The NJMC's Jim Wright, who keeps this blog, also writes a nature column twice a month for the South Bergenite. His latest is on the Meadowlands Marsh Hawks team and their big competition this weekend:
This Saturday, before the crack of dawn, the Meadowlands Marsh Hawks will again take flight, competing for the third year in a row in the prestigious World Series of Birding.
The one-day event takes place only in New Jersey yet it draws some of the best birders in North America. The Marsh Hawks will again compete in the “county” division, with a goal of seeing 140 species in Bergen County.
Last year, the Marsh Hawks — NJMC naturalist Mike Newhouse, Lyndhurst resident Chris Takacs and Mike Wolfe of Hackensack — won first place in their division with a total of 139 birds.
The birds they saw or heard included such rarities as — horned grebe, clapper rail and pileated woodpecker, but they did not see a Black-capped Chickadee. Go figure.
One of the reasons that the Marsh Hawks compete is to raise money for a worthy Meadowlands project. Last May they raised $2,500 for the new native plant garden at the AmVets Carillon on Disposal Road.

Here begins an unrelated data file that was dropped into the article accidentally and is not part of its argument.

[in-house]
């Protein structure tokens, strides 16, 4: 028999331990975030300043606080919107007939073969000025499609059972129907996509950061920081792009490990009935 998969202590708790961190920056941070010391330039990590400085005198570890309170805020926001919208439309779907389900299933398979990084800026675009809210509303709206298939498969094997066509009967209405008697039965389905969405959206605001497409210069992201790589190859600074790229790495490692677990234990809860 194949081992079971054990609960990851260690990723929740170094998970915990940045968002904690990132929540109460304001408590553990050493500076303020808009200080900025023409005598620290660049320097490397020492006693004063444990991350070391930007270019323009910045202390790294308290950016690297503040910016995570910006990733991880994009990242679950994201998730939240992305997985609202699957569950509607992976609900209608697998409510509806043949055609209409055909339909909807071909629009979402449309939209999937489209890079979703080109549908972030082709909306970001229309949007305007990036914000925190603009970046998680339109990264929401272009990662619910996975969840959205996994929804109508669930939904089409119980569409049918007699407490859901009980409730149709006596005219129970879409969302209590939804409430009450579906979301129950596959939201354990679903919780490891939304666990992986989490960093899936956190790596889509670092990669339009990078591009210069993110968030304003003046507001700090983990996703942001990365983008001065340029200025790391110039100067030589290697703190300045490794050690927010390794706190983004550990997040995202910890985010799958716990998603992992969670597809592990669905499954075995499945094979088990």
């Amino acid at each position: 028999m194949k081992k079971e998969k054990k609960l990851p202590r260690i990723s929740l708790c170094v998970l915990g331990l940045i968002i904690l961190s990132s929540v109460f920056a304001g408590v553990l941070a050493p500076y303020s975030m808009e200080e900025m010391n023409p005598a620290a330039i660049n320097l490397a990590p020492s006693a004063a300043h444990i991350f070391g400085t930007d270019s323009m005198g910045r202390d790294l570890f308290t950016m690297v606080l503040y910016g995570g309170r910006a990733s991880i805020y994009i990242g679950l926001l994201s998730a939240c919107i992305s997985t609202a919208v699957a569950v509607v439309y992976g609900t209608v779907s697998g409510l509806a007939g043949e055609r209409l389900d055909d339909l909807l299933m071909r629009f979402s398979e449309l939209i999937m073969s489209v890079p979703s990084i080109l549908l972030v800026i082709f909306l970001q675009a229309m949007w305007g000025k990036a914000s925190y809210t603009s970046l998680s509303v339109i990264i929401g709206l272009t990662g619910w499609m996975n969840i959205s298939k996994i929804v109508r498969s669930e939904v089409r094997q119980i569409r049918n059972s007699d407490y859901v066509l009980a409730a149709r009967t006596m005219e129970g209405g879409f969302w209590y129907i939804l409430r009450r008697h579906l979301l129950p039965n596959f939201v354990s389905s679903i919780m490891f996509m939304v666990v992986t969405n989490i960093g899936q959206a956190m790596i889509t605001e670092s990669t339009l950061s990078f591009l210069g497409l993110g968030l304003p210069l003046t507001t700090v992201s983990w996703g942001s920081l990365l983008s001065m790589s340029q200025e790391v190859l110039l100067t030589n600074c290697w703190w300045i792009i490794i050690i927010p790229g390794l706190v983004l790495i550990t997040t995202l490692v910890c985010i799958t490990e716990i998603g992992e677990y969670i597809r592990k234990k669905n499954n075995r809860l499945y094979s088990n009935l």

This year they are raising money for improvements to the Kingsland Overlook Trail in DeKorte Park.
I sat down with Mike Newhouse last week to discuss this year’s competition.
What’s your goal this year?
Our goal is 140 species and to win our category again.
What’s the toughest part of the WSB?
The hardest part is trying to keep a schedule. When the birding in a certain location is good than it is hard to leave, but if it is bad you feel like you should keep digging for more.
What’s the most rewarding part?
Finding all the species that you scouted for is the most rewarding. The goal of scouting — doing your homework — is primarily to find breeding birds. You can’t scout for migrants as they come and go, but you can search for the breeders so you know where they are the day of the WSB.
What have you learned from your experiences the past two WSBs?
A few things. One, keeping a schedule is key as if you spend too much time in one spot then your entire day gets thrown off. Two, keep looking up. You never know what is flying overhead. Three, have a good route and know it before you start.
The last thing you want to do is miss turns and not know where you are going because you lose valuable time that way. More time looking for birds and less time looking at a map.
What good does this event do for the general public, besides raise money for NJ Audubon and the Kingsland Overlook?
One of my goals is to help promote birding in the Meadowlands and in Bergen County overall. I don’t think many people realize how good birding can be in the "Meadows" and in Bergen County.